OCIA-PE sportsmanship initiative starts island-wide video competition
The Office of Curriculum, Instruction and Accountability (OCIA) Physical Education (PE) Department is implementing a sportsmanship initiative with an island-wide video competition, open to students ages 11-17. The goal of the video competition is to have student athletes create a short 5-8 minute video promoting values of sportsmanship and fair play. The videos entries will be judged in a Junior Division for grades 6-8 and a Secondary Division for grades 9-12.
“So far, the OCIA-PE Staff have met with school principals and PE teachers from a number of schools on the West Side and have started to deliver competition information packages to schools on the East Side of the island and will work to the Central District in the next couple of weeks,” said OCIA-PE Coordinator Clayton Mahuka.
According to Mahuka, the pressure of on student athletes to perform and win can lead to problems, such as unruly fans who harass officials and coaches. Other problems, stated Mahuka, occur on the field when athletes who want to win at all costs start fights and defeat the whole purpose of sports as a venue to have fun and learn the values of teamwork and fair play.
Mahuka went on to say that the goal of the sportsmanship is to work with the kids to teach them that what they need to learn from competitive sports, is that sports are supposed to be enjoyable, fun and about doing your best. “If you win, it is great, but good sportsmanship means not to gloat to your opponent.”
“Most of the time, athletes of all ages have high expectations and the pressure from parents and coaches to win at all costs. Failure starts before the play when this happens. When athletes do not meet these expectations, they are hard on themselves and this impacts confidence and performance and ultimately the kids show this with their attitude on the field and it does not help when fans do the same,” said Mahuka. He also stated that it is more important for players to learn to look at mistakes as a way to grow and learn. “Kids that take mistakes in stride bounce back, move on and probably win,” he said.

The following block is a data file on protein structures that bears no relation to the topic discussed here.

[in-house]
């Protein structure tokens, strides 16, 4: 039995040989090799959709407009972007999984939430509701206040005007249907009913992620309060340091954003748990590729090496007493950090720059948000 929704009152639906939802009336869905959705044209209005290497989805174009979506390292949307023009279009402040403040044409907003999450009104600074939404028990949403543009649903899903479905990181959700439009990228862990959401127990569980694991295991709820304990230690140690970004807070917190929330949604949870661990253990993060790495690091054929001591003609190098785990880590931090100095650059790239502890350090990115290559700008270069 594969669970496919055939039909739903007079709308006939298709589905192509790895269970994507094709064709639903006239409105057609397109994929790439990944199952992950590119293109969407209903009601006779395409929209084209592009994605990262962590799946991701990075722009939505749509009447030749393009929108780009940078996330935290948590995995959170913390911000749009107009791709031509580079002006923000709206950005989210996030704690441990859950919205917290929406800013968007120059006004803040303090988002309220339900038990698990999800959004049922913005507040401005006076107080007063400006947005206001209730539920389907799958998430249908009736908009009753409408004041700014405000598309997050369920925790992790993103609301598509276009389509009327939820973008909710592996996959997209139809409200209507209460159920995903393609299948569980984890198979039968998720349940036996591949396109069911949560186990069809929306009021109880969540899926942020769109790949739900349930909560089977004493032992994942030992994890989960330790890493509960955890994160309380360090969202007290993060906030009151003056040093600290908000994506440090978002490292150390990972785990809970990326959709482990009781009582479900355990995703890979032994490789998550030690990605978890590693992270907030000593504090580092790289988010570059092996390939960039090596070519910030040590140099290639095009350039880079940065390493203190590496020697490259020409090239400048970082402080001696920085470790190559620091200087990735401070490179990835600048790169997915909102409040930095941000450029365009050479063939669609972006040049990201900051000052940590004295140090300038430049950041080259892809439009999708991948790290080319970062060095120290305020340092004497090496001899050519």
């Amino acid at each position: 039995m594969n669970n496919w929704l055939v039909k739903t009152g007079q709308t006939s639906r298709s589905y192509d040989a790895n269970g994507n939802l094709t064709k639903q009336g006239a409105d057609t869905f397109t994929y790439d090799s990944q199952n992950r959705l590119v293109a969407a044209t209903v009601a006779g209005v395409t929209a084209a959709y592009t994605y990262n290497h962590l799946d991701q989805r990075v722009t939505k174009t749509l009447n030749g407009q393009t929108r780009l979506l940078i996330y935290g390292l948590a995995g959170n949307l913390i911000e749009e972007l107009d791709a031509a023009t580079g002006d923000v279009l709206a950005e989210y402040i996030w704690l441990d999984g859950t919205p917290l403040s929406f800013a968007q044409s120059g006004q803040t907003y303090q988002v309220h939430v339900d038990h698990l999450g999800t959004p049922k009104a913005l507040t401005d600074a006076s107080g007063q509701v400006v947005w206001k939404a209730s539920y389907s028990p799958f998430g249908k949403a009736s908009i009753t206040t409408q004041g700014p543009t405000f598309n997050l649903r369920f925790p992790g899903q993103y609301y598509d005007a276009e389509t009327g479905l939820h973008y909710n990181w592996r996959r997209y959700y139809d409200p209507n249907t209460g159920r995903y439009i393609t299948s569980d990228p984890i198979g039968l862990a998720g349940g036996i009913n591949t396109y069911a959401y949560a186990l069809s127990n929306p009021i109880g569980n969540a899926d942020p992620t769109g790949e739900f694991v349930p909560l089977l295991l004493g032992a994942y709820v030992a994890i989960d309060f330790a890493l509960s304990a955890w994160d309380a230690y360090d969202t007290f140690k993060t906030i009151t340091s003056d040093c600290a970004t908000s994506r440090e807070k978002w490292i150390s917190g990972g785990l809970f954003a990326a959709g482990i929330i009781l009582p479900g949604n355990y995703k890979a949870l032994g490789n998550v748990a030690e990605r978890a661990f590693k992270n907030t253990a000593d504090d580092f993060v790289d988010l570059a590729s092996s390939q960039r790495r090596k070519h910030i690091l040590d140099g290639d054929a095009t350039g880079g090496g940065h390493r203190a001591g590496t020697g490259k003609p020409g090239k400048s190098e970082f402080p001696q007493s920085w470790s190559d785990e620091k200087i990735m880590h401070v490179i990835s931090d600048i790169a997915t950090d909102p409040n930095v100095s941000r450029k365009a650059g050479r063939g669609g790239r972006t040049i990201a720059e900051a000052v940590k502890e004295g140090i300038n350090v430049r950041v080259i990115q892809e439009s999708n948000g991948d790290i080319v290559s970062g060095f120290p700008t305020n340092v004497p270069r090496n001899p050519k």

Mahuka said that this issue came up the teachers orientation (August 2012) when he did workshops with elementary and high school teachers and principals where the ASDOE-PE discussed and addressed the issues of Fair Play’ and ‘Poor Sportsmanship’ especially at the elementary level before the kids go into high school sports where this issue becomes a much bigger problem, according to Mahuka.
All entries must be saved on a CD that is labeled with a title, name, grade of student and name of school. The video must be dropped off at the OCIA-PE Office no later than 4:00 p.m. on Monday April 1. For more information on the details of the video call the office at 699-6521 and ask for Mahuka or Valusia Talataina, or email Mahuka at firstname.lastname@example.org.
There is a similar program in the United States called, ‘National Sportsmanship Day’ that was founded by the Institute for International Sport, back in 1991. According to their website, www.internationalsport.org, a key goal of the Institute of International Sport is to cull ideas on the issue of non-violence in sport.
The next National Sportsmanship Day will be Tuesday, March 5, 2013. In September, the institute will make a formal presentation to thousands of schools throughout the United States on how to best use the 2013-2014 school year to develop a culture of non-violence through sports.
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